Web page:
Gardens: Using grey water for gardening is a complex subject; every gardener will have to judge for themselves how clean they want their grey water to be. You can simply drain your sink/shower/washer into your garden, and let the water soak into the ground. This is rather unsanitary, and should not be done if you are eating any of the plants raw or selling them to be eaten. It's fine for flower gardens and landscaping, but still should not be applied by spraying, as airborne droplets may carry bacteria. You can introduce any level of filtering from an old sock over the drain that filters out food particles to a thousand dollar water purification system that will render your water cleaner than the municipal water.

All of the chemicals used to treat grey water are potentially harmful to your plants, although not necessarily deadly. If you are on municipal water you probably have some chlorine in it; this hasn't killed off your plants, but they might do a little better if you filtered out the chlorine. You can get a good chlorine-removing filter for about US$70, but you can't feed raw grey water into this filter. You'll need yet another filter to catch food and grease particles.

Your best bet for watering your garden with grey water is to filter it though a sand filter (you can build it yourself), and then run it under your garden through a modified French drain; bury a perforated pipe in a shallow trench, and cover it with mulch. This water won't be drinkably fresh, but it will be reasonably sanitary, and because it stays underground it won't allow spray to contaminate leaves and fruit. It should not be used to water root vegetables. If you are willing to go to a little (or lot) more expense, you can build a grey water septic tank. A septic tank will clean grey water the same way it cleans the black (toilet) water, and this water can then be used on your garden. (But do not use the same septic tank for grey water and black water!)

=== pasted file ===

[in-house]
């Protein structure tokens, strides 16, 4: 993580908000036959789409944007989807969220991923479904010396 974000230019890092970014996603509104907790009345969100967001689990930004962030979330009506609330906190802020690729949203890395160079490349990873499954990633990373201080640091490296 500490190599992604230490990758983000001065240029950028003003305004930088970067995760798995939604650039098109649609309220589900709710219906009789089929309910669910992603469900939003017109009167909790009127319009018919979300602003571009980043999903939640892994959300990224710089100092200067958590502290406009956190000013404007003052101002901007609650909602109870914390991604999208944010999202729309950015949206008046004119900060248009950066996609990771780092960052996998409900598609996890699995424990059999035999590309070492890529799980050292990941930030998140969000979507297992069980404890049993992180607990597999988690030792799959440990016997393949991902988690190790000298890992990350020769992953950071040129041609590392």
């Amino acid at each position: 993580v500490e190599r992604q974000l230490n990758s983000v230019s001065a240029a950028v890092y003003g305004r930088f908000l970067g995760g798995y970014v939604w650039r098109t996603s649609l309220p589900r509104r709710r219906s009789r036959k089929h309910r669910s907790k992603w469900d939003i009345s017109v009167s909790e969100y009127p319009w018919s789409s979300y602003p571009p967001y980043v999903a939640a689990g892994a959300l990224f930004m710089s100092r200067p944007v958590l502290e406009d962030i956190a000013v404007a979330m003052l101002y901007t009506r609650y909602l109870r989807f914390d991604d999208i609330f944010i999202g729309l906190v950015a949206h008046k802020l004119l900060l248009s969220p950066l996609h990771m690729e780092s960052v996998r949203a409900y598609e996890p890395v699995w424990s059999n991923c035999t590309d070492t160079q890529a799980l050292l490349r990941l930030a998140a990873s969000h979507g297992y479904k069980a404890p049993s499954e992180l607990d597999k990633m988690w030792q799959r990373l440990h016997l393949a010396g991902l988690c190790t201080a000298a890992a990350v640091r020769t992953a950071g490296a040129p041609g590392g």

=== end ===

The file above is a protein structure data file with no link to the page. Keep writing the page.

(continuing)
Also be warned -- grey water is alkaline, so do not use it on plants that need acidic soils.

Choosing your poisons: Grey water has all kinds of nasty stuff in it. Triclosan is found in many soaps, and breaks down into dioxins and chlorine gas. Some cleaners use boron (borax), which kills plants, or sodium, which is bad both for plants and for soil. You can limit yourself to biodegradable, biocompatible, and natural soaps and detergents, which will not harm any plants (or toilet bowls, for that matter). These are slowly becoming more available, but are still often hard to find, more expensive, or less effective then traditional cleaners. If you don't want to go the rainforest-herb route, you can still adjust your soap usage to be kinder to your soil.